Emacs on MS-DOS supports a mouse (on the default terminal only). The mouse commands work as documented, including those that use menus and the menu bar (see The Menu Bar). Scroll bars don’t work in MS-DOS Emacs. PC mice usually have only two buttons; these act as mouse-1 and mouse-2, but if you press both of them together, that has the effect of mouse-3. If the mouse does have 3 buttons, Emacs detects that at startup, and all the 3 buttons function normally, as on X.
Help strings for menu-bar and pop-up menus are displayed in the echo area when the mouse pointer moves across the menu items. Highlighting of mouse-sensitive text (see Following References with the Mouse) is also supported.
Some versions of mouse drivers don’t report the number of mouse buttons correctly. For example, mice with a wheel report that they have 3 buttons, but only 2 of them are passed to Emacs; the clicks on the wheel, which serves as the middle button, are not passed. In these cases, you can use the M-x msdos-set-mouse-buttons command to tell Emacs how many mouse buttons to expect. You could make such a setting permanent by adding this fragment to your _emacs init file:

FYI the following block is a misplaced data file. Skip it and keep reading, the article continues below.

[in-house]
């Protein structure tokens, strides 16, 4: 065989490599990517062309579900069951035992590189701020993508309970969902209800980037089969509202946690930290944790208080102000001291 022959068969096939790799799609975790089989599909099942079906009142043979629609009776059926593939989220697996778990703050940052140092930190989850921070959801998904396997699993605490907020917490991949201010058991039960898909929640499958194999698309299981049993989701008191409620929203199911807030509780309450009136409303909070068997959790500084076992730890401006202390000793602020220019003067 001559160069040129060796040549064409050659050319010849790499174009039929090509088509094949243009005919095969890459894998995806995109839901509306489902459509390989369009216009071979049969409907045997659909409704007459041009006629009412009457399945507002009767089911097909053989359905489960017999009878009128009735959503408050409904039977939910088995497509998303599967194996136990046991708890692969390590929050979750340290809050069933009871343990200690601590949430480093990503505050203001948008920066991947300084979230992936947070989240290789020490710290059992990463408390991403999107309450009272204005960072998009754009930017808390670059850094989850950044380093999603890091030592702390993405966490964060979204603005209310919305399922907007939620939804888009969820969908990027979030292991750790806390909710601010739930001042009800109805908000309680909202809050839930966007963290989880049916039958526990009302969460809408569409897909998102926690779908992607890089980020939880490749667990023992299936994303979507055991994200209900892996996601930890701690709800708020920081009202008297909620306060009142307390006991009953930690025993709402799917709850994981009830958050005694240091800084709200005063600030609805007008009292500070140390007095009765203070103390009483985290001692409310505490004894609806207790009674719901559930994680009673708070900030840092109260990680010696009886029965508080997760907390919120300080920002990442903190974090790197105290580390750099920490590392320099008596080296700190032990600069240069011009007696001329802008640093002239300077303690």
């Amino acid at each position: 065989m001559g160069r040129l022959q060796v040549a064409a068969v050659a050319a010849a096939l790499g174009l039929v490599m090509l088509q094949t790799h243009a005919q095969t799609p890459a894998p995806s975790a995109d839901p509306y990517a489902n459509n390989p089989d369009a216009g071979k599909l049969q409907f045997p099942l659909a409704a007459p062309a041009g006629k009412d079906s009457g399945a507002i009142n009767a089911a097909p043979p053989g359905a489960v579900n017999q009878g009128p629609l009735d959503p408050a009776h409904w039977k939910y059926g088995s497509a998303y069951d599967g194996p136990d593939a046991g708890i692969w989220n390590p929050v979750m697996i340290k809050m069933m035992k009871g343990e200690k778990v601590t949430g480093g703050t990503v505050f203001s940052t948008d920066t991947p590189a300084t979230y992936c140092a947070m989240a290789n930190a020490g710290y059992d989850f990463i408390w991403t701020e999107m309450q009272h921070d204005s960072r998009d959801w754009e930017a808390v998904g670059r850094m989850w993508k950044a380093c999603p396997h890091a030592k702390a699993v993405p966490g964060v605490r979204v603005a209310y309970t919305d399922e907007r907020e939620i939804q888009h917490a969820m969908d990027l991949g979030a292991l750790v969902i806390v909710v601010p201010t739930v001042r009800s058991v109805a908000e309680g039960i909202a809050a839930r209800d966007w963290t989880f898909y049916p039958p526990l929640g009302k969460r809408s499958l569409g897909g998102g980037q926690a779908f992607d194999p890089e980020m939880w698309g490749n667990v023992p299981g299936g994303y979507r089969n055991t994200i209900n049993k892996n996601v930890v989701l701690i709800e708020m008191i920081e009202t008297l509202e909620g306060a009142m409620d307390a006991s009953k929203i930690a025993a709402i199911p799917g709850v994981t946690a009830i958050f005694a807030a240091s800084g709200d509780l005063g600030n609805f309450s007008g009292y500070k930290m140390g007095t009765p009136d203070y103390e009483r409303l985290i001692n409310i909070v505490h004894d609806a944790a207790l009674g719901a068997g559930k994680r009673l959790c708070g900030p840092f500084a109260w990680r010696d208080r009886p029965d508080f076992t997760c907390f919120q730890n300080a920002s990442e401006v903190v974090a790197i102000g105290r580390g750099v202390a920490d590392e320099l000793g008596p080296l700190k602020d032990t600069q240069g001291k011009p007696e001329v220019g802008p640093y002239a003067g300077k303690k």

;; Treat the mouse like a 2-button mouse. (msdos-set-mouse-buttons 2)
Emacs built for MS-DOS supports clipboard operations when it runs on Windows. Commands that put text on the kill ring, or yank text from the ring, check the Windows clipboard first, just as Emacs does on the X Window System (see Mouse Commands for Editing). Only the primary selection and the cut buffer are supported by MS-DOS Emacs on Windows; the secondary selection always appears as empty.
Due to the way clipboard access is implemented by Windows, the length of text you can put into the clipboard is limited by the amount of free DOS memory that is available to Emacs. Usually, up to 620KB of text can be put into the clipboard, but this limit depends on the system configuration and is lower if you run Emacs as a subprocess of another program. If the killed text does not fit, Emacs outputs a message saying so, and does not put the text into the clipboard.
Null characters also cannot be put into the Windows clipboard. If the killed text includes null characters, Emacs does not put such text into the clipboard, and displays in the echo area a message to that effect.
dos-display-scancodes, when non-
directs Emacs to display the ASCII value and the keyboard scan code of
each keystroke; this feature serves as a complement to the
view-lossage command, for debugging.